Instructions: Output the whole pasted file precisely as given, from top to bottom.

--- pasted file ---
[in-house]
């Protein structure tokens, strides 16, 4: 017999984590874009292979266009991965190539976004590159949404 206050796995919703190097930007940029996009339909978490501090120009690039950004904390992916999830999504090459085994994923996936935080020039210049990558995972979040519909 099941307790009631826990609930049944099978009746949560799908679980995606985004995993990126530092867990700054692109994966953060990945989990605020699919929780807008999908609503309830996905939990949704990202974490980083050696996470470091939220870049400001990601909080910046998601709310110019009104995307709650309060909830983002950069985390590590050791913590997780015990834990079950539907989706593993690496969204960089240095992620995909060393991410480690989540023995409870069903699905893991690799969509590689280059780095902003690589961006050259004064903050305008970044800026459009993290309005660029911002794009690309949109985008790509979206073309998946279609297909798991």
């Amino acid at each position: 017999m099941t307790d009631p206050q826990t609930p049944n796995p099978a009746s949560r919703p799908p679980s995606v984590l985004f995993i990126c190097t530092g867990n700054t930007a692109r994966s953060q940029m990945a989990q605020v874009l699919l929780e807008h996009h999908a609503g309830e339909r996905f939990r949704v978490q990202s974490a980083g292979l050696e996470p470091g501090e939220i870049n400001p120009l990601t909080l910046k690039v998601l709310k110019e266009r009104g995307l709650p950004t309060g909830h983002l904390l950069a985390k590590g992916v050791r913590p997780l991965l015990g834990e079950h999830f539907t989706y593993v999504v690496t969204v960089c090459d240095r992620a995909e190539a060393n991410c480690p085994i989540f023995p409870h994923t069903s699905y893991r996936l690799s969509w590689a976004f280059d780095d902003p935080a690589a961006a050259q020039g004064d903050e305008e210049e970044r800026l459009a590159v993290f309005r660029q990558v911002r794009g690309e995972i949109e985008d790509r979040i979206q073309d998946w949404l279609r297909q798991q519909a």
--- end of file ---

[in-house]
């Protein structure tokens, strides 16, 4: 017999984590874009292979266009991965190539976004590159949404 206050796995919703190097930007940029996009339909978490501090120009690039950004904390992916999830999504090459085994994923996936935080020039210049990558995972979040519909 099941307790009631826990609930049944099978009746949560799908679980995606985004995993990126530092867990700054692109994966953060990945989990605020699919929780807008999908609503309830996905939990949704990202974490980083050696996470470091939220870049400001990601909080910046998601709310110019009104995307709650309060909830983002950069985390590590050791913590997780015990834990079950539907989706593993690496969204960089240095992620995909060393991410480690989540023995409870069903699905893991690799969509590689280059780095902003690589961006050259004064903050305008970044800026459009993290309005660029911002794009690309949109985008790509979206073309998946279609297909798991």
């Amino acid at each position: 017999m099941t307790d009631p206050q826990t609930p049944n796995p099978a009746s949560r919703p799908p679980s995606v984590l985004f995993i990126c190097t530092g867990n700054t930007a692109r994966s953060q940029m990945a989990q605020v874009l699919l929780e807008h996009h999908a609503g309830e339909r996905f939990r949704v978490q990202s974490a980083g292979l050696e996470p470091g501090e939220i870049n400001p120009l990601t909080l910046k690039v998601l709310k110019e266009r009104g995307l709650p950004t309060g909830h983002l904390l950069a985390k590590g992916v050791r913590p997780l991965l015990g834990e079950h999830f539907t989706y593993v999504v690496t969204v960089c090459d240095r992620a995909e190539a060393n991410c480690p085994i989540f023995p409870h994923t069903s699905y893991r996936l690799s969509w590689a976004f280059d780095d902003p935080a690589a961006a050259q020039g004064d903050e305008e210049e970044r800026l459009a590159v993290f309005r660029q990558v911002r794009g690309e995972i949109e985008d790509r979040i979206q073309d998946w949404l279609r297909q798991q519909a």